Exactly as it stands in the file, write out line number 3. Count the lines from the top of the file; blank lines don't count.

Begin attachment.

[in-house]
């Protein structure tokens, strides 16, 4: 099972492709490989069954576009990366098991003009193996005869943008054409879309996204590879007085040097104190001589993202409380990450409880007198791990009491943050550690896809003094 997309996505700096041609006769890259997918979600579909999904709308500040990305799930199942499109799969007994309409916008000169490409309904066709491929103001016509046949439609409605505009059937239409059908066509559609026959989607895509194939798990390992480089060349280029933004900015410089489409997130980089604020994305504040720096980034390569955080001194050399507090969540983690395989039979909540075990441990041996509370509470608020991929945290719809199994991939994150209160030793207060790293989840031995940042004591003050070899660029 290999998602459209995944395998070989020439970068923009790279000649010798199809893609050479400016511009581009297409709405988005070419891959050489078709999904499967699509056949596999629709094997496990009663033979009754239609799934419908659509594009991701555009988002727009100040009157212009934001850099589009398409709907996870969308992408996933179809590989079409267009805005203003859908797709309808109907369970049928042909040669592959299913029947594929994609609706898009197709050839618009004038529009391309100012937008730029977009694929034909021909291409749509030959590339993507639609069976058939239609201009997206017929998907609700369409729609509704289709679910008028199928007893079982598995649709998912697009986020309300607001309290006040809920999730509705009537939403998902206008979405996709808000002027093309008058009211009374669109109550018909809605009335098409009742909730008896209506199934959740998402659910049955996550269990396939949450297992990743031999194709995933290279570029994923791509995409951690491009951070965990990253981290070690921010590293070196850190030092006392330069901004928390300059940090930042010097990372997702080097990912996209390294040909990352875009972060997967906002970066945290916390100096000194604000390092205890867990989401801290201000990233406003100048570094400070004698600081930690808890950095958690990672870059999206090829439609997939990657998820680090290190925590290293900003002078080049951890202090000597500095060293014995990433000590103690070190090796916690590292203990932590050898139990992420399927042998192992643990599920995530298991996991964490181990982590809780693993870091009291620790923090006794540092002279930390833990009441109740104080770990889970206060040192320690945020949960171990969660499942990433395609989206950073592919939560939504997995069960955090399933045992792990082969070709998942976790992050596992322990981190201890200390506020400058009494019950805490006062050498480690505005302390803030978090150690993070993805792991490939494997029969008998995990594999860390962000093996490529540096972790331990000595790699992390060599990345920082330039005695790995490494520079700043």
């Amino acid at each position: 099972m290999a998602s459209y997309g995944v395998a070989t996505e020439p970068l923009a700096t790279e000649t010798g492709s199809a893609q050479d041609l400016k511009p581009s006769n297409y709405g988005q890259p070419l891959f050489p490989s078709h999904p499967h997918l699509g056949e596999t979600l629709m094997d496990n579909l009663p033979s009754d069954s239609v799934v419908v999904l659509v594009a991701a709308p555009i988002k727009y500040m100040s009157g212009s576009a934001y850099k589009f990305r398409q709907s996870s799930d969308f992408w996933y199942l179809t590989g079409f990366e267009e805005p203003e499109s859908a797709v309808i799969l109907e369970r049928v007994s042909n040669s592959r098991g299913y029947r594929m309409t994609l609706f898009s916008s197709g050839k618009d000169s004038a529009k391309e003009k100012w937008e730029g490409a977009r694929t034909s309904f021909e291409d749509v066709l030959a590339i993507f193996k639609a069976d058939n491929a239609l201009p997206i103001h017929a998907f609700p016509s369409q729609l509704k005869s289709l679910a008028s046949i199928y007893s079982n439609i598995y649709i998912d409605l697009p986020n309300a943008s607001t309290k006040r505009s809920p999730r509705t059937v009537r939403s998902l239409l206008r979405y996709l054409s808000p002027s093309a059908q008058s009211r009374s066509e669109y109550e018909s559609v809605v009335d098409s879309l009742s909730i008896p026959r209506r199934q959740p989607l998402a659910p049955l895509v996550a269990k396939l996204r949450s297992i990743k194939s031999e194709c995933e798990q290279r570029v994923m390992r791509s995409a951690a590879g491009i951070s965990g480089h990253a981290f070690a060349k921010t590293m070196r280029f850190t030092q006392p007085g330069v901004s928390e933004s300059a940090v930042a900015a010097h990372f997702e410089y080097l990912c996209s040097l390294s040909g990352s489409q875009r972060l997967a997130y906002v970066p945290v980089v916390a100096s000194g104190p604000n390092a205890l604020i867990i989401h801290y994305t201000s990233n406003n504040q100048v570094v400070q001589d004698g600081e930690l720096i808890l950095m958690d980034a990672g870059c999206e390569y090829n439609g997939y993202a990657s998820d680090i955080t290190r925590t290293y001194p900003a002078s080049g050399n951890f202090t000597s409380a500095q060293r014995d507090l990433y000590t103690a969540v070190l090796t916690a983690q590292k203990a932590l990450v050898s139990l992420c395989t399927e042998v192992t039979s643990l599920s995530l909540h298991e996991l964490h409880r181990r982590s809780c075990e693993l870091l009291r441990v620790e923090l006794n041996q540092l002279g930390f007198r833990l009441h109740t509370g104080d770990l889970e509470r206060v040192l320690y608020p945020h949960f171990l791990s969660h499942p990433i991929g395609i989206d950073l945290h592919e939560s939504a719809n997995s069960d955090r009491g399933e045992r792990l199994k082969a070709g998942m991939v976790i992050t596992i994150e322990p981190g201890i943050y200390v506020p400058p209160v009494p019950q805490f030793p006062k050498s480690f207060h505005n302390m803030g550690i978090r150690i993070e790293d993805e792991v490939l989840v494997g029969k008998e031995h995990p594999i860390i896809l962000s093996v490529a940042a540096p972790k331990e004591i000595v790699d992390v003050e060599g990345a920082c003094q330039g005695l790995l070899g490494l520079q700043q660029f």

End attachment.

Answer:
């Amino acid at each position: 099972m290999a998602s459209y997309g995944v395998a070989t996505e020439p970068l923009a700096t790279e000649t010798g492709s199809a893609q050479d041609l400016k511009p581009s006769n297409y709405g988005q890259p070419l891959f050489p490989s078709h999904p499967h997918l699509g056949e596999t979600l629709m094997d496990n579909l009663p033979s009754d069954s239609v799934v419908v999904l659509v594009a991701a709308p555009i988002k727009y500040m100040s009157g212009s576009a934001y850099k589009f990305r398409q709907s996870s799930d969308f992408w996933y199942l179809t590989g079409f990366e267009e805005p203003e499109s859908a797709v309808i799969l109907e369970r049928v007994s042909n040669s592959r098991g299913y029947r594929m309409t994609l609706f898009s916008s197709g050839k618009d000169s004038a529009k391309e003009k100012w937008e730029g490409a977009r694929t034909s309904f021909e291409d749509v066709l030959a590339i993507f193996k639609a069976d058939n491929a239609l201009p997206i103001h017929a998907f609700p016509s369409q729609l509704k005869s289709l679910a008028s046949i199928y007893s079982n439609i598995y649709i998912d409605l697009p986020n309300a943008s607001t309290k006040r505009s809920p999730r509705t059937v009537r939403s998902l239409l206008r979405y996709l054409s808000p002027s093309a059908q008058s009211r009374s066509e669109y109550e018909s559609v809605v009335d098409s879309l009742s909730i008896p026959r209506r199934q959740p989607l998402a659910p049955l895509v996550a269990k396939l996204r949450s297992i990743k194939s031999e194709c995933e798990q290279r570029v994923m390992r791509s995409a951690a590879g491009i951070s965990g480089h990253a981290f070690a060349k921010t590293m070196r280029f850190t030092q006392p007085g330069v901004s928390e933004s300059a940090v930042a900015a010097h990372f997702e410089y080097l990912c996209s040097l390294s040909g990352s489409q875009r972060l997967a997130y906002v970066p945290v980089v916390a100096s000194g104190p604000n390092a205890l604020i867990i989401h801290y994305t201000s990233n406003n504040q100048v570094v400070q001589d004698g600081e930690l720096i808890l950095m958690d980034a990672g870059c999206e390569y090829n439609g997939y993202a990657s998820d680090i955080t290190r925590t290293y001194p900003a002078s080049g050399n951890f202090t000597s409380a500095q060293r014995d507090l990433y000590t103690a969540v070190l090796t916690a983690q590292k203990a932590l990450v050898s139990l992420c395989t399927e042998v192992t039979s643990l599920s995530l909540h298991e996991l964490h409880r181990r982590s809780c075990e693993l870091l009291r441990v620790e923090l006794n041996q540092l002279g930390f007198r833990l009441h109740t509370g104080d770990l889970e509470r206060v040192l320690y608020p945020h949960f171990l791990s969660h499942p990433i991929g395609i989206d950073l945290h592919e939560s939504a719809n997995s069960d955090r009491g399933e045992r792990l199994k082969a070709g998942m991939v976790i992050t596992i994150e322990p981190g201890i943050y200390v506020p400058p209160v009494p019950q805490f030793p006062k050498s480690f207060h505005n302390m803030g550690i978090r150690i993070e790293d993805e792991v490939l989840v494997g029969k008998e031995h995990p594999i860390i896809l962000s093996v490529a940042a540096p972790k331990e004591i000595v790699d992390v003050e060599g990345a920082c003094q330039g005695l790995l070899g490494l520079q700043q660029f």